Three people are missing and feared to have been killed by the Marshall fire, Boulder County’s sheriff said Saturday, contrary to officials’ earlier declarations that nobody was still unaccounted for in the wake of this week’s raging wildfire.
Currently, two people are missing in Superior and another is missing in the Marshall area, Sheriff Joe Pelle said at an afternoon news briefing. Each of their homes was lost to Thursday’s wind-driven wildfire, the sheriff said.
The search has been hampered by smoldering debris then snowfall, Pelle said. Sheriff’s officials plan to bring out cadaver dogs on Sunday, he added.
“Their homes are destroyed, potentially there are human remains in those homes,” Pelle said. “The debris is hot, it’s all fallen in and it’s now covered with eight inches of snow.”
Pelle also announced that preliminary tallies show 991 homes — 553 in Louisville, 332 in Superior and 106 in unincorporated Boulder County — were destroyed by the fire, and 127 more were damaged. The Boulder Office of Emergency Management has posted a full list at boulderoem.com.
The cause of the 6,000-acre wildfire, the most damaging in Colorado history, remains under investigation, Pelle said. Investigators have found no evidence pointing to downed power lines as the fire’s spark, as first had been suspected, the sheriff said.
Acting on a tip, Pelle said, investigators have served a search warrant on a local property while probing the fire’s cause, but he wouldn’t say where or why. He also noted that investigators are examining video that has circulated on social media showing what is claimed to be a barn on fire in southeast Boulder County.
Due to high winds, all outdoor burning was prohibited on the day of the fire.
“If it turns out to be arson or reckless behavior, we’ll take appropriate action,” Pelle said.
Initially, Boulder County officials had said nobody was missing in the wake of the fire, but those early reports were incorrect, said Jennifer Churchill, a spokeswoman for the Boulder Office of Emergency Management, asking for “grace” after the error.
Many different agencies were working to extinguish hot spots, investigate the fire, keep people out of the evacuation area and more, she said, and the mixup stemmed from all those different people tackling everything at once.
“We thought we were at zero… but that was incorrect,” Churchill said Saturday morning. “Information is coming from multiple channels, we’re dealing with COVID… our communication channels were certainly stretched.”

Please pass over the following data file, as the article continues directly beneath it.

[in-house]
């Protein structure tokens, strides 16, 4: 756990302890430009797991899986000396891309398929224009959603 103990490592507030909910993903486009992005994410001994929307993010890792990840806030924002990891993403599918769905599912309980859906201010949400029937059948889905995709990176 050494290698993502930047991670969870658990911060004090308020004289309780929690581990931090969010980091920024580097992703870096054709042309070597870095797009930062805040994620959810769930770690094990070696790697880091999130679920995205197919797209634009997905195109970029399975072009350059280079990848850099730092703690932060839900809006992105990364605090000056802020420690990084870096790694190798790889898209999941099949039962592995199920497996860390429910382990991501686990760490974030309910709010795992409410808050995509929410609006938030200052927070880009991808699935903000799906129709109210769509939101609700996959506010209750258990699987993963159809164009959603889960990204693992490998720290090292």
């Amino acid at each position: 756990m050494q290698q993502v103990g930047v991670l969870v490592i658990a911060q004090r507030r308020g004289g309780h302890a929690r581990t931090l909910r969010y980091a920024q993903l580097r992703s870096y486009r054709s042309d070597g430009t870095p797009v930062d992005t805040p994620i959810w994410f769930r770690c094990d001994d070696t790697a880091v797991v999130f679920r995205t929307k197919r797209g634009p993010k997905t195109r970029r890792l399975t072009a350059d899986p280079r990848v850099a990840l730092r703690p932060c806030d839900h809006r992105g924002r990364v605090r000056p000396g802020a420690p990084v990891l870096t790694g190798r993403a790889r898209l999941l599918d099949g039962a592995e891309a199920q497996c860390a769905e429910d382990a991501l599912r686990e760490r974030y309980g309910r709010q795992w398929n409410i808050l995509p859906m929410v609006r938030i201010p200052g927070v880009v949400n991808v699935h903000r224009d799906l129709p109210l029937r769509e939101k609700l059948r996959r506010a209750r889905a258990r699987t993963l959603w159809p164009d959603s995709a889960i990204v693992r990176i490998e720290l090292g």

Pelle lamented the potential loss of three lives, but gave thanks that fatalities weren’t much higher.
“We hope that within the next couple days we can help families and perhaps recover remains or confirm that they’re not there,” the sheriff said.
Additional information wasn’t immediately available on the missing people. But Hutch Armstrong told 9News that his grandmother-in-law, 91-year-old Nadine Turnbull, was among the missing. Family members weren’t able to help her out of her Original Town Superior home during the fire.
“They tried to go out the front door with the neighbor,” Armstrong told 9News. “It was engulfed. Checked the back door, it was engulfed.”
Boulder County officials on Saturday released a preliminary 23-page list of the homes and businesses destroyed or damaged. The fire tore through whole neighborhoods and the list includes home after home, in sequential order, along streets like St. Andrews Lane, Enclave Circle and Eldorado Lane.
The Element Hotel in Superior and Royalty Nails & Spa, Havana Motor and a Subway sandwich shop in Louisville were destroyed. Other businesses, including Target, Whole Foods and Chuck E. Cheese in Superior, were damaged.
Louisville police Chief Dave Hayes said some residents will be allowed to reenter the city. Pre-evacuation orders for the area are no longer in effect as of 1 p.m. Saturday, he said. Residents within the city’s “soft closure” area — Spyglass Circle, Saint Andrews Lane north of West Dillon Road, Augusta Drive, Pinehurst Court, and Club Circle and Place — will be allowed back in so long as they can present identification.
Those who do return are asked to travel only during daylight hours and to go directly home, Hayes said. They should also bring bottled water because much of the area’s water supply is now contaminated, he added.
But residents of the city’s “hard closure” area still cannot return, Hayes said. That area includes Fillmore Court, West Sandbar Circle, West Pinyon Way and more.
Evacuation areas in Superior and unincorporated Boulder County didn’t change on Saturday.